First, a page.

The breadth of consumers needing improved health at home solutions is notable, though such needs vary based on their acuity of care. To outline these groups, we categorize consumers into four distinct segments: Chronic Care Needs, Preventative Care Desired, Recently Discharged, and Hospice Care Eligible.

Consumer Archetypes

Proprietary to 7wireVentures

The unique characteristics of these consumer segments demonstrate varied intensities of care required in line with acuity levels. Through targeted and specific need-based solutions, the user health journey can be reimagined to provide more personalized care that truly takes a whole person approach, while offering greater convenience and outcomes. Ultimately, by receiving care at home, these consumers can truly experience patient-centered care.

The Health at Home Landscape

Investment in health at home solutions has meaningfully accelerated in response to the pandemic, reaching $4.7B in 2021 from $2.2B the previous year. While activity in 2022 was relatively muted compared to prior years, stakeholder interest in health at home solutions continues.

Though in its broadest sense, health at home companies can be considered as any that allow the consumer to interact with healthcare providers or solutions outside the four walls of the clinic, at 7wireVentures, we have more narrowly defined these companies as those that truly extend clinical capabilities into the home to elevate care. We have categorized these solutions across five primary categories: Preventative Care, Urgent Care, Chronic Care, Hospital at Home, and Hospice and Palliative Care.

Health at Home Market Map

[1] Pitchbook

Preventative Care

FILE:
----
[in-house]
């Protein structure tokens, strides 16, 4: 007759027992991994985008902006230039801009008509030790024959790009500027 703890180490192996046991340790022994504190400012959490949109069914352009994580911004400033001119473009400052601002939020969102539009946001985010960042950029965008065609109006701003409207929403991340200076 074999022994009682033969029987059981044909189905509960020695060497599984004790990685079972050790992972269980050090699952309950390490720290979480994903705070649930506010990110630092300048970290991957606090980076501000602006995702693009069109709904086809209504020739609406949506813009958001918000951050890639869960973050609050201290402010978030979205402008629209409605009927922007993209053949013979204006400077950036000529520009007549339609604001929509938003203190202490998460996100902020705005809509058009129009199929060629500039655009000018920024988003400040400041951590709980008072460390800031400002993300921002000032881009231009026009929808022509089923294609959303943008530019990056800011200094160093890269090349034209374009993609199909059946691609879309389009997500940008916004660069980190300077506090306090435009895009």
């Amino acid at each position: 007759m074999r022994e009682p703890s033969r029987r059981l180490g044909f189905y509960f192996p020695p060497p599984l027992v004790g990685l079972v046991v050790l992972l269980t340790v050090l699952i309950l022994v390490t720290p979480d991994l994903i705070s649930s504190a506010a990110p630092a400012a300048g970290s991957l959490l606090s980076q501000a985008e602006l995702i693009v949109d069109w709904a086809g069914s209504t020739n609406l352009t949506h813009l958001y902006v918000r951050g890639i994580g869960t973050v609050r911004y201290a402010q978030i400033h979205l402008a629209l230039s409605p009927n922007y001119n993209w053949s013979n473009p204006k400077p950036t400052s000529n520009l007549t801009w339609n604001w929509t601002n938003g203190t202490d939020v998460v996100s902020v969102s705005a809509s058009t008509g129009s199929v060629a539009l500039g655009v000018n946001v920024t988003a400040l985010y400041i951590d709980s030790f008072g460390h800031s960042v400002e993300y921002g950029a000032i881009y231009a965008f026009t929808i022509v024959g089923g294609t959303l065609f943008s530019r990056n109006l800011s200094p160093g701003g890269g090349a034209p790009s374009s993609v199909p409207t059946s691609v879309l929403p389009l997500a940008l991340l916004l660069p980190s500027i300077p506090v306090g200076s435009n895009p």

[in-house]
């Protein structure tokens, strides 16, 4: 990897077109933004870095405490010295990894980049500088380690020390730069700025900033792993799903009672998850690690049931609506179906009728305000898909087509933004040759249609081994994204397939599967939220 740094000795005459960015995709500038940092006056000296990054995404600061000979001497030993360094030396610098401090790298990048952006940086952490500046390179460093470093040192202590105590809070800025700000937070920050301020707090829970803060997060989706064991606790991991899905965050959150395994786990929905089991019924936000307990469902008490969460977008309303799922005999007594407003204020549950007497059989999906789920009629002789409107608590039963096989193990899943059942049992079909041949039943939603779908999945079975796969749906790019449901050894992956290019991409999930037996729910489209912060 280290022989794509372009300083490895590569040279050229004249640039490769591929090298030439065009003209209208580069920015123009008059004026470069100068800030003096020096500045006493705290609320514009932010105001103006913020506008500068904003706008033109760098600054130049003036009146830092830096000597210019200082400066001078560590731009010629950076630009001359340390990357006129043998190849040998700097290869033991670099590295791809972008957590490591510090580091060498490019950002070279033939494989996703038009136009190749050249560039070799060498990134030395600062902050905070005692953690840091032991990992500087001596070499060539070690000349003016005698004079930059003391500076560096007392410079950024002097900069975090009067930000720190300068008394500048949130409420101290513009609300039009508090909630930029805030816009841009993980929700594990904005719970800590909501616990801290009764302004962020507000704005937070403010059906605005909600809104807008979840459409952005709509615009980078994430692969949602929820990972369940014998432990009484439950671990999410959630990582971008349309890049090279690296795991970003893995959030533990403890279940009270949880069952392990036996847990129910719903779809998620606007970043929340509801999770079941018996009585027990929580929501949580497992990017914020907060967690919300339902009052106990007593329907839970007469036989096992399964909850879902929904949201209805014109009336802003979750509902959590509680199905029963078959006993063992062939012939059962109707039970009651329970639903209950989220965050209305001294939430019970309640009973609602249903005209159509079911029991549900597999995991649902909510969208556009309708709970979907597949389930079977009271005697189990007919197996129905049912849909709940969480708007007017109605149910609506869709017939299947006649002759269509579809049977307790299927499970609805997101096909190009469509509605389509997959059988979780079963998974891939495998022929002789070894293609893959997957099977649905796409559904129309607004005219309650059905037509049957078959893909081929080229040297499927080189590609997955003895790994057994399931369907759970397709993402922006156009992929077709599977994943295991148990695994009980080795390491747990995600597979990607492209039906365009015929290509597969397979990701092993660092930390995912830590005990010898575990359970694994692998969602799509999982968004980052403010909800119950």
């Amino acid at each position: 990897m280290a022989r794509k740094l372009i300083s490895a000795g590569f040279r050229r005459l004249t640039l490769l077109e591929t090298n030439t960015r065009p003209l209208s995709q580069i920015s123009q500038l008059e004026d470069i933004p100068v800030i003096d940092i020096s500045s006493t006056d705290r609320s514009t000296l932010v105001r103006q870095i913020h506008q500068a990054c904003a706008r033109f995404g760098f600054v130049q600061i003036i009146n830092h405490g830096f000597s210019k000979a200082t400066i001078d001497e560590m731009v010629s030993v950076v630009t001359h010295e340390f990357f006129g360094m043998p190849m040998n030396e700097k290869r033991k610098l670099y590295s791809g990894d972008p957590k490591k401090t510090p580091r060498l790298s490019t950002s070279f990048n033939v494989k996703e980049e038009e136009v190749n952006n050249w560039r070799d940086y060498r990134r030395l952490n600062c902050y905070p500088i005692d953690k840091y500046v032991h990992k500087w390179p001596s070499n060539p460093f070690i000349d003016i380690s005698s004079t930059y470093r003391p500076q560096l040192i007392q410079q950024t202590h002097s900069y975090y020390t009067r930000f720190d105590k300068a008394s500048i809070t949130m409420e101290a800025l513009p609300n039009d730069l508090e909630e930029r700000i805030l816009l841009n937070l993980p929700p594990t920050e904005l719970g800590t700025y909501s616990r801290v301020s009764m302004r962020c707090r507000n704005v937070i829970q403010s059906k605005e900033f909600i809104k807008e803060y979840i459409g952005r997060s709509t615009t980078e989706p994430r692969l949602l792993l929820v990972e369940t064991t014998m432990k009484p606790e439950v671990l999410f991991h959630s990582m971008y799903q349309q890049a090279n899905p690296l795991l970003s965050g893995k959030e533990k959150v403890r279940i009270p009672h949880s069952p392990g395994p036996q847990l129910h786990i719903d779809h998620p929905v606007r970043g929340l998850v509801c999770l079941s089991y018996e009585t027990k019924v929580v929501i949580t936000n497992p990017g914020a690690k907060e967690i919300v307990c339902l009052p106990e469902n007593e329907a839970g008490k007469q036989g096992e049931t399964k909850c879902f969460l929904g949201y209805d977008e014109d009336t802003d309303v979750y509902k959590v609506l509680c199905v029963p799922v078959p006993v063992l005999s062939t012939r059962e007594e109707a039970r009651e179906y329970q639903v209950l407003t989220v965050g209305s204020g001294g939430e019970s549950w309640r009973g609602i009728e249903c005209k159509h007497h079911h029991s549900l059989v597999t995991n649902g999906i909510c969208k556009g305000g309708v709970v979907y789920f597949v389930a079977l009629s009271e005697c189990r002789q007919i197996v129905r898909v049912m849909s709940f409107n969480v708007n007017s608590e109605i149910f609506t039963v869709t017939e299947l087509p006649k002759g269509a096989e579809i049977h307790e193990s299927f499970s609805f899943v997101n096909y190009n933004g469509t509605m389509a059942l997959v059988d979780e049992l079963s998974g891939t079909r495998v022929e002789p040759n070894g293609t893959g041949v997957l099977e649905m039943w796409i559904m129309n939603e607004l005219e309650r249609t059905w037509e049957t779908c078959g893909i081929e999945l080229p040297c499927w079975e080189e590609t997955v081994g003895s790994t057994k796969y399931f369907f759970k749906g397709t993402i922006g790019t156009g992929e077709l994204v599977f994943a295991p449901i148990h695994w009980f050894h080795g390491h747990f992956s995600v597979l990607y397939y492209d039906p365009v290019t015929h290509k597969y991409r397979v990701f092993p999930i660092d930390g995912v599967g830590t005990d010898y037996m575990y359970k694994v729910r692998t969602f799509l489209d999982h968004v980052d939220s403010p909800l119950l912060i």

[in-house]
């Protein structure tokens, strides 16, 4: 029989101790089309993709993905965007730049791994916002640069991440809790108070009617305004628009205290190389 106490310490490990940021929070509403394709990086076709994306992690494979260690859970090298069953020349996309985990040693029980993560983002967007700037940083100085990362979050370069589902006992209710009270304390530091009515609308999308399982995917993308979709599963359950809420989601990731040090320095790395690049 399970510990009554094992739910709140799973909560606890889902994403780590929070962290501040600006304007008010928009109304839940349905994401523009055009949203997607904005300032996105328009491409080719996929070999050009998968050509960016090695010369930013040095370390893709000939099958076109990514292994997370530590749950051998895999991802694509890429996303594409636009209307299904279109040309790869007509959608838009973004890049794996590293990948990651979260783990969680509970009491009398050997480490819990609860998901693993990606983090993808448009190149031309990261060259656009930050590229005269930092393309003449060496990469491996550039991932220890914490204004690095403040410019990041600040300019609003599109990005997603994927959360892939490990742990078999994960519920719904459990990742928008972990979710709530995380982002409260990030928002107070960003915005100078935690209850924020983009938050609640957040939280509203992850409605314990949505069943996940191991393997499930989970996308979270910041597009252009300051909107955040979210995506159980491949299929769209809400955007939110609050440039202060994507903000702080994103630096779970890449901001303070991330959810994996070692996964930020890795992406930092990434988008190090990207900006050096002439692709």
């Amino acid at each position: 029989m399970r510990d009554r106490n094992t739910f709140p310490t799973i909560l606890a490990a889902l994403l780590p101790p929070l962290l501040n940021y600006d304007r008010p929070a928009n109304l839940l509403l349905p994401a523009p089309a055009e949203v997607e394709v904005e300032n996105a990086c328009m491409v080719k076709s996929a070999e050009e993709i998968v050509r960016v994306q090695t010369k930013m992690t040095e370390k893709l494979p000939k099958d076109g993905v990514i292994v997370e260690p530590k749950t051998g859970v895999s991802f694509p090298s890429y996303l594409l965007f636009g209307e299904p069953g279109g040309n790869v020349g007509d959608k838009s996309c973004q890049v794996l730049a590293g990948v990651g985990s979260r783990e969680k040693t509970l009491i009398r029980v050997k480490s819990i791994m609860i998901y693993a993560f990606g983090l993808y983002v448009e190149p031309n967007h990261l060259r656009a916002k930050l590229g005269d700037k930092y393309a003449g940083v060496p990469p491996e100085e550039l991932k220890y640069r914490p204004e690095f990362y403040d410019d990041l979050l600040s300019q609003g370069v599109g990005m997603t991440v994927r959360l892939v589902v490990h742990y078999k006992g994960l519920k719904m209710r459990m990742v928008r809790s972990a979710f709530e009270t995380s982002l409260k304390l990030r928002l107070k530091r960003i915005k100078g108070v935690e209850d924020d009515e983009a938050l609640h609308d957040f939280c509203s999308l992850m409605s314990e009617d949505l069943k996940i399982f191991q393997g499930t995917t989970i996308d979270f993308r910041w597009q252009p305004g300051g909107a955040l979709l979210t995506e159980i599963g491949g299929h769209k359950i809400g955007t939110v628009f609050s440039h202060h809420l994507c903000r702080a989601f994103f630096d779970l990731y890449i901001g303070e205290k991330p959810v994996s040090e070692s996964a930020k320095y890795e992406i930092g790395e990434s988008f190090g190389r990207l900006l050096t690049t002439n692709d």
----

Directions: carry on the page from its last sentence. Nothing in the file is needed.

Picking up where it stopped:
A key merit of health at home solutions is the ability to tilt the focus of health towards early diagnosis, monitoring, and thus prevention, yielding lowered costs and improved outcomes as well as greater health equity and access. Preventative care approaches when coupled with convenient and virtual home-based models have proven to be effective forms of care delivery for even the most complex patients. Further, there is an untapped opportunity to expand diagnostics and testing into the home as 70% of today’s medical decisions require lab-work or diagnostics. To tackle this, we’re seeing the emergence of direct-to-consumer companies that provide novel solutions focused on delivering quality preventative care at home in highly convenient manners. Cue Health, for example, is responding to this market demand with the rapid delivery of at-home testing kits and on-demand telehealth services, revolutionizing the way consumers access diagnostic testing at home. Further, companies like Forward and TytoCare are combining virtual care delivery with biometric screening tools to identify and track changes in health status early on.